If you've been told you have atrial fibrillation, you may have questions about what you can do. Here are answers to some common questions.
There are many different ways to be physically active. If you’re new to exercising, start slowly. For example, you could start with daily 5- or 10-minute walks. Then add a minute or two every week or so until you have worked your way up to 20- or 30-minute walks.
Over time, continue to build up the length and intensity of your workouts.
Find activities that you enjoy and try to include activities that get your heart pumping (aerobic exercises) and one that strengthen your muscles.
Experts say it’s best not to exercise within 90 days of an ablation. Beyond that time, the evidence is not yet clear. But we do know that people who haven’t had an ablation can lower the likelihood of AFib episodes with moderate levels of exercise.
You should keep exercising as you are able because we know it has many benefits for the heart.
It’s likely perfectly fine – and good for you – to keep doing these types of activities. Check with your care team if you are concerned about specific activities. In general, if the level of effort is roughly the same as a brisk walk, it’s probably safe.
Learn more: Use this handout to understand activity levels for common activities.
Talk to your care team about how your work routine might affect your AFib, or if certain activities might trigger an AFib episode.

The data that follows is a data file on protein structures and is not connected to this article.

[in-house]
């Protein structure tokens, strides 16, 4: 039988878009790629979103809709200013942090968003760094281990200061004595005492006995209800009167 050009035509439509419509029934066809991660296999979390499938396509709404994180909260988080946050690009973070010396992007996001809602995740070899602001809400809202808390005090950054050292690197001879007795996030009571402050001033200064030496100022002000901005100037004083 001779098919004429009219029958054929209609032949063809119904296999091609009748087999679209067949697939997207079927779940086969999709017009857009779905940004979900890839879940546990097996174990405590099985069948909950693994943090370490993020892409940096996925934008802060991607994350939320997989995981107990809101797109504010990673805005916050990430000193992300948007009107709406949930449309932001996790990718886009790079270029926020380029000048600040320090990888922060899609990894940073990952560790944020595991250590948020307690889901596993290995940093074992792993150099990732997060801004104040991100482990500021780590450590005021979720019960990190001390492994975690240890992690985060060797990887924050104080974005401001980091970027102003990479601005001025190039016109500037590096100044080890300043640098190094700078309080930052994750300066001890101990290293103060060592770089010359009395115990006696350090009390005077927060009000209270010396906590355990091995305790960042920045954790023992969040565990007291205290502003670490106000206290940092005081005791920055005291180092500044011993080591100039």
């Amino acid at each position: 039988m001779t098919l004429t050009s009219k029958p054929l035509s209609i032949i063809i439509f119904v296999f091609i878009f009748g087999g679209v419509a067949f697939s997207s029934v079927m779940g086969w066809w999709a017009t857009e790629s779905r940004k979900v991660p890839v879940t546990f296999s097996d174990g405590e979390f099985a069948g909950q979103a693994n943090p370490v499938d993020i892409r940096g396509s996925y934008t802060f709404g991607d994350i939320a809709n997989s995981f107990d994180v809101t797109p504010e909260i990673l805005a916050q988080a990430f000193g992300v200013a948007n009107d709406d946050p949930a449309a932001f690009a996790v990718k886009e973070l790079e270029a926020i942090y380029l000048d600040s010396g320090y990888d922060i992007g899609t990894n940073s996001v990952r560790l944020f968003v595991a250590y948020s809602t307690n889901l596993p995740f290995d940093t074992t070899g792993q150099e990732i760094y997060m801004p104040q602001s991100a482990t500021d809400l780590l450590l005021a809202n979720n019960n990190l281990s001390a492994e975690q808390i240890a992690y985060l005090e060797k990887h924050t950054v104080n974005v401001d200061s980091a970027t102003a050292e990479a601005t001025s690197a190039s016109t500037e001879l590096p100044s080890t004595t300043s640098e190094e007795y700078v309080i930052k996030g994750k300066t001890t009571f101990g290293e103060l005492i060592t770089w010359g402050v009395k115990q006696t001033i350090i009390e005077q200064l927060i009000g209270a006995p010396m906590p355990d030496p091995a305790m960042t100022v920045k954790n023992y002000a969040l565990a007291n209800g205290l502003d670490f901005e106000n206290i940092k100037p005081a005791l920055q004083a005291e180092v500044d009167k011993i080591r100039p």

If you work outdoors, it is important to stay hydrated in hot weather. It’s a good idea to avoid outdoor exertion in extreme cold, heat or humidity, or on days with high levels of air pollution.
You may feel embarrassed or reluctant to ask this question, but intimacy and staying connected with your partner are important. Experts say sex involves about the same level of exertion as other types of moderate exercise, such as climbing two flights of stairs, vacuuming, bowling, pushing a lawn mower or playing a doubles tennis match. So if your care team says these are OK, then having sex should be fine.
Sex is also generally OK even if you have a pacemaker or an implantable cardioverter-defibrillator (ICD). If you feel chest pain, an abnormally racing heart, or think you may have been shocked by your ICD, check in with your care team.